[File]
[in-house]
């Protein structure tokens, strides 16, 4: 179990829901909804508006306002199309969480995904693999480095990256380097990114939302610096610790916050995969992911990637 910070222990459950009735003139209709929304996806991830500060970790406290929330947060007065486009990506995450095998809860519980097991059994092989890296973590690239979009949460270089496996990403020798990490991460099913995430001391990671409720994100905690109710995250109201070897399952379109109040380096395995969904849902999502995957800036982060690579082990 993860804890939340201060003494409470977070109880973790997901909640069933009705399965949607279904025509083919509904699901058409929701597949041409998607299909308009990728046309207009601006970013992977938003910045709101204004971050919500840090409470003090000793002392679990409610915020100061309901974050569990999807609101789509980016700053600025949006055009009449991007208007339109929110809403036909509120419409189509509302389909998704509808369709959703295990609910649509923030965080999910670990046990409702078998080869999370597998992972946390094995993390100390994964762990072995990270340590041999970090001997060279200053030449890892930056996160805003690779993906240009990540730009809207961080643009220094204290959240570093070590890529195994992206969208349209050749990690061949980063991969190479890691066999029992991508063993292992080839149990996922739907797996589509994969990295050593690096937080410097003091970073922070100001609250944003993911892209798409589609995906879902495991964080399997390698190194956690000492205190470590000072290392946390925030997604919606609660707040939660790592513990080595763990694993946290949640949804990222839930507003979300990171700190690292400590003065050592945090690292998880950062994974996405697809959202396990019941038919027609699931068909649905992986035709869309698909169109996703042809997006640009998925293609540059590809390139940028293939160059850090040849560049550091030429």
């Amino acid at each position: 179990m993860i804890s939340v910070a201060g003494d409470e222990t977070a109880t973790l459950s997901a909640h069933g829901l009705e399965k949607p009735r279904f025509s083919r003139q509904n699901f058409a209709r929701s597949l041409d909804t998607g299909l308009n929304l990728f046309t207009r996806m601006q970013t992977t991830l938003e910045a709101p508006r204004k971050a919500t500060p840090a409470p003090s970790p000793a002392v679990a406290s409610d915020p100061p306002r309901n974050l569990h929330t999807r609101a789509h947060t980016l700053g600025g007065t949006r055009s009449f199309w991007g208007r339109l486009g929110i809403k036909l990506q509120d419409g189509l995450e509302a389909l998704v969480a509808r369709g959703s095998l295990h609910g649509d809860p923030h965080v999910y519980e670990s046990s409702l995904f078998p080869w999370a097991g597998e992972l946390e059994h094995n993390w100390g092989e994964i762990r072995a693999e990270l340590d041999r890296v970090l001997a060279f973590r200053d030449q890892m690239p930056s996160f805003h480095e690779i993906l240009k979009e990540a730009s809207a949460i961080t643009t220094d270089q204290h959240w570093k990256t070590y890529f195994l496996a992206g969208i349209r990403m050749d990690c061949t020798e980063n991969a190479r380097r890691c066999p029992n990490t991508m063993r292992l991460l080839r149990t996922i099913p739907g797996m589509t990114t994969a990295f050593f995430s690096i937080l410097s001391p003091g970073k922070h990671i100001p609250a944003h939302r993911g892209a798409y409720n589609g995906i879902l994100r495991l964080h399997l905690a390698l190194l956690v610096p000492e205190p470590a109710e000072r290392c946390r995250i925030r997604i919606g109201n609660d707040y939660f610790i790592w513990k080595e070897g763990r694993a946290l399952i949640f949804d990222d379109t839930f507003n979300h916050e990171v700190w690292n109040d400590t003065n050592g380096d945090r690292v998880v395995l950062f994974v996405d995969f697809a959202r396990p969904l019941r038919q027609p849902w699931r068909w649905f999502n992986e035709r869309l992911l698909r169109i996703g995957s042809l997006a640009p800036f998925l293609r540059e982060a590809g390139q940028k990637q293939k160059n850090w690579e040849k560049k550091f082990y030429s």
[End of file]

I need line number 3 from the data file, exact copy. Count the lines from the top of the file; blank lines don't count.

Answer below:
């Amino acid at each position: 179990m993860i804890s939340v910070a201060g003494d409470e222990t977070a109880t973790l459950s997901a909640h069933g829901l009705e399965k949607p009735r279904f025509s083919r003139q509904n699901f058409a209709r929701s597949l041409d909804t998607g299909l308009n929304l990728f046309t207009r996806m601006q970013t992977t991830l938003e910045a709101p508006r204004k971050a919500t500060p840090a409470p003090s970790p000793a002392v679990a406290s409610d915020p100061p306002r309901n974050l569990h929330t999807r609101a789509h947060t980016l700053g600025g007065t949006r055009s009449f199309w991007g208007r339109l486009g929110i809403k036909l990506q509120d419409g189509l995450e509302a389909l998704v969480a509808r369709g959703s095998l295990h609910g649509d809860p923030h965080v999910y519980e670990s046990s409702l995904f078998p080869w999370a097991g597998e992972l946390e059994h094995n993390w100390g092989e994964i762990r072995a693999e990270l340590d041999r890296v970090l001997a060279f973590r200053d030449q890892m690239p930056s996160f805003h480095e690779i993906l240009k979009e990540a730009s809207a949460i961080t643009t220094d270089q204290h959240w570093k990256t070590y890529f195994l496996a992206g969208i349209r990403m050749d990690c061949t020798e980063n991969a190479r380097r890691c066999p029992n990490t991508m063993r292992l991460l080839r149990t996922i099913p739907g797996m589509t990114t994969a990295f050593f995430s690096i937080l410097s001391p003091g970073k922070h990671i100001p609250a944003h939302r993911g892209a798409y409720n589609g995906i879902l994100r495991l964080h399997l905690a390698l190194l956690v610096p000492e205190p470590a109710e000072r290392c946390r995250i925030r997604i919606g109201n609660d707040y939660f610790i790592w513990k080595e070897g763990r694993a946290l399952i949640f949804d990222d379109t839930f507003n979300h916050e990171v700190w690292n109040d400590t003065n050592g380096d945090r690292v998880v395995l950062f994974v996405d995969f697809a959202r396990p969904l019941r038919q027609p849902w699931r068909w649905f999502n992986e035709r869309l992911l698909r169109i996703g995957s042809l997006a640009p800036f998925l293609r540059e982060a590809g390139q940028k990637q293939k160059n850090w690579e040849k560049k550091f082990y030429s």